The film begins with bolshy/ happy-go-lucky sailer Drake making his way into a beachside downstair bar- he captures the eye of mysterious brunette Mora- tries to buy her a drink, but she refuses- just when heís starting to wear her down a sinister women steps from the shadows of the club, speaks to her in a strange language- then Mora runs off. Drake follows, and when they get to her apartment- located over a merry-go-round, she agrees to cook him breakfast the next morningÖand the whirlwind romance unfolds. We find out  that Mora works for aging retired British naval man Capt Samuel Murdock(Gavin Muri)-who charges the public 25 cís to see her with a mermaid tail costume on. As the film goes on we learn that she may be an actual mermaid and that sheís possible murdered two previously suiters by drowning them at sea. The film, like a collection of grounded fish, flip-flops between drama romance, more moody & eerier fare, with darts into heady fantasy, slight touches of horror & dread. All making it such an unusual proposition.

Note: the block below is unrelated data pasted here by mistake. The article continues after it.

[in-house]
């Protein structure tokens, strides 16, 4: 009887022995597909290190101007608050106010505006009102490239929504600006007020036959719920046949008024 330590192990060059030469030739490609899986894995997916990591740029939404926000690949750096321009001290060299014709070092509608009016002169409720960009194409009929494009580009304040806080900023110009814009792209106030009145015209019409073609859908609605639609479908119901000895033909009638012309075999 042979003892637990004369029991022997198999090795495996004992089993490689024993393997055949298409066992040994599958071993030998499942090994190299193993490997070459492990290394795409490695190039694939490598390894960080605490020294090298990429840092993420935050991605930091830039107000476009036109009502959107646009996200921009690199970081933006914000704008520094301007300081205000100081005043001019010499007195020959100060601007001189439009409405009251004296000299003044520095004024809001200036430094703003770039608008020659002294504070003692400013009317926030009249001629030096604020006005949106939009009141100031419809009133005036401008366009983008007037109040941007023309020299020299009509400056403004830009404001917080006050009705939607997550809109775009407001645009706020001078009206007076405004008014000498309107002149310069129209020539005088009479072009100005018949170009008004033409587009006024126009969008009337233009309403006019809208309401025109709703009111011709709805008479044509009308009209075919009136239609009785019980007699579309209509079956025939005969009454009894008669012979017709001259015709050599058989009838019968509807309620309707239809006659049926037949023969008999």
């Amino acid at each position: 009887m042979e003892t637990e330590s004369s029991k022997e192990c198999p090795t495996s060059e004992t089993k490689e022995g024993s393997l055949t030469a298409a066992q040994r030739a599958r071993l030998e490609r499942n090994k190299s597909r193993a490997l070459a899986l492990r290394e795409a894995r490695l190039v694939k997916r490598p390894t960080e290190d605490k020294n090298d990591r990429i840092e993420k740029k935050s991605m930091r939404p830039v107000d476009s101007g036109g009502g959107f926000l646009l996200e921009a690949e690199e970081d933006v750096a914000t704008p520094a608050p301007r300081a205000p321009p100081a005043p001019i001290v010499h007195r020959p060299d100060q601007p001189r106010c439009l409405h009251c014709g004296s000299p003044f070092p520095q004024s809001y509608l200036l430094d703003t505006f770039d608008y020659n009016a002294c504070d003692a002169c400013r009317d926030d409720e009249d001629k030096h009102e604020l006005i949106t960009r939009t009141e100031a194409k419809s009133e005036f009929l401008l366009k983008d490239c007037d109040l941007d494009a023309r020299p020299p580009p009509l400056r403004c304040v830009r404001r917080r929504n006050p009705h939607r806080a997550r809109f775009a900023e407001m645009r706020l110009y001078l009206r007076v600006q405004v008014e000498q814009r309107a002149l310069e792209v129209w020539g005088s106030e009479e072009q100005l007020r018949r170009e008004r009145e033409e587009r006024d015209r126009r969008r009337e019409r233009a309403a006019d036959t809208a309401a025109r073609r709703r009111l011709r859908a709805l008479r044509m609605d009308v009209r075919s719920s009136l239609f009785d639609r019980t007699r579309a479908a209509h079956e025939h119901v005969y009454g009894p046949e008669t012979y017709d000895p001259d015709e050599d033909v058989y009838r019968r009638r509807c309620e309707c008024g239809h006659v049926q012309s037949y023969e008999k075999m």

The acting is rather mixed- Hopper is ok as the pushy & punchy sailer, though he lacks both conviction & depth. Lawson as the mysterious Mora is better, balancing nicely sultry appeal, aloofness, and self-doubt/ fear. Best of all is Muri as Capt Murdock- making a very believable washed-up & boozy sea farer- whose both trying to live off Mora gimmick, as well as protect her. The locations are great with Harrington capturing the garish fun & grimy rundown-ness of the boardwalk, and the dramatically breathtaking-yet- at -times cruel sea & beachscapes. The only thing that slightly unbalances the film's is the jazz-tinged soundtrack- which at times feels a little too bight & brash for the more dark and moody tones of the film.